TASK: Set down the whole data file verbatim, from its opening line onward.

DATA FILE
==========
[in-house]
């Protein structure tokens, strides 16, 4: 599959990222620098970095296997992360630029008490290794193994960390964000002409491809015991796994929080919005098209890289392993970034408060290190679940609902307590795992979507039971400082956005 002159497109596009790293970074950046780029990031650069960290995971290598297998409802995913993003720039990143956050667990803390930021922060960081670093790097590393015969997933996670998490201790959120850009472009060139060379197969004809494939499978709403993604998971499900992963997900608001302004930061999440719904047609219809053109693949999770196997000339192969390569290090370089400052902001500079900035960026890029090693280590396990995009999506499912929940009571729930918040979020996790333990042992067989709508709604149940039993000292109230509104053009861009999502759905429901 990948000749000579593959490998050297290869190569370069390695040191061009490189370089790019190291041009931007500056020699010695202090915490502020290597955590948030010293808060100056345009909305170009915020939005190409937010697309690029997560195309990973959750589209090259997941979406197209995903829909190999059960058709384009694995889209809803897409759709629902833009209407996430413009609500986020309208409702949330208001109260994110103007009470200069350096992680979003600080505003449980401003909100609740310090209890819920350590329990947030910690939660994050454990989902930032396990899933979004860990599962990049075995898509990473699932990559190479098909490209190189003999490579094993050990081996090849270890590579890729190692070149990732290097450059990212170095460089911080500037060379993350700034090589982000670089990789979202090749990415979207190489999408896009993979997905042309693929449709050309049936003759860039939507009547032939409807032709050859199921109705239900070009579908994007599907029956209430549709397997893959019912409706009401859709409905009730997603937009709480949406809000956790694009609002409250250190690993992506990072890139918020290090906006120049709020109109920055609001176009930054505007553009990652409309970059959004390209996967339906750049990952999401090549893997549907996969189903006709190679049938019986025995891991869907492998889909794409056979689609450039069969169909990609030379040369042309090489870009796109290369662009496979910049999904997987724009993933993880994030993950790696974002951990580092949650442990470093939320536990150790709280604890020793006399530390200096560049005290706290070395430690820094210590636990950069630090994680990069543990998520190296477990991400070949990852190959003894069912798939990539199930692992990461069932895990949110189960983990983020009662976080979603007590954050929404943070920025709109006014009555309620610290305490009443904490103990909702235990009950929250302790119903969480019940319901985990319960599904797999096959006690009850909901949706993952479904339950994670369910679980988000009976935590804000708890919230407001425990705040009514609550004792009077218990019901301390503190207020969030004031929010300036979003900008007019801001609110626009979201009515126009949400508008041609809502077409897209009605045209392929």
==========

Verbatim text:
[in-house]
């Protein structure tokens, strides 16, 4: 599959990222620098970095296997992360630029008490290794193994960390964000002409491809015991796994929080919005098209890289392993970034408060290190679940609902307590795992979507039971400082956005 002159497109596009790293970074950046780029990031650069960290995971290598297998409802995913993003720039990143956050667990803390930021922060960081670093790097590393015969997933996670998490201790959120850009472009060139060379197969004809494939499978709403993604998971499900992963997900608001302004930061999440719904047609219809053109693949999770196997000339192969390569290090370089400052902001500079900035960026890029090693280590396990995009999506499912929940009571729930918040979020996790333990042992067989709508709604149940039993000292109230509104053009861009999502759905429901 990948000749000579593959490998050297290869190569370069390695040191061009490189370089790019190291041009931007500056020699010695202090915490502020290597955590948030010293808060100056345009909305170009915020939005190409937010697309690029997560195309990973959750589209090259997941979406197209995903829909190999059960058709384009694995889209809803897409759709629902833009209407996430413009609500986020309208409702949330208001109260994110103007009470200069350096992680979003600080505003449980401003909100609740310090209890819920350590329990947030910690939660994050454990989902930032396990899933979004860990599962990049075995898509990473699932990559190479098909490209190189003999490579094993050990081996090849270890590579890729190692070149990732290097450059990212170095460089911080500037060379993350700034090589982000670089990789979202090749990415979207190489999408896009993979997905042309693929449709050309049936003759860039939507009547032939409807032709050859199921109705239900070009579908994007599907029956209430549709397997893959019912409706009401859709409905009730997603937009709480949406809000956790694009609002409250250190690993992506990072890139918020290090906006120049709020109109920055609001176009930054505007553009990652409309970059959004390209996967339906750049990952999401090549893997549907996969189903006709190679049938019986025995891991869907492998889909794409056979689609450039069969169909990609030379040369042309090489870009796109290369662009496979910049999904997987724009993933993880994030993950790696974002951990580092949650442990470093939320536990150790709280604890020793006399530390200096560049005290706290070395430690820094210590636990950069630090994680990069543990998520190296477990991400070949990852190959003894069912798939990539199930692992990461069932895990949110189960983990983020009662976080979603007590954050929404943070920025709109006014009555309620610290305490009443904490103990909702235990009950929250302790119903969480019940319901985990319960599904797999096959006690009850909901949706993952479904339950994670369910679980988000009976935590804000708890919230407001425990705040009514609550004792009077218990019901301390503190207020969030004031929010300036979003900008007019801001609110626009979201009515126009949400508008041609809502077409897209009605045209392929």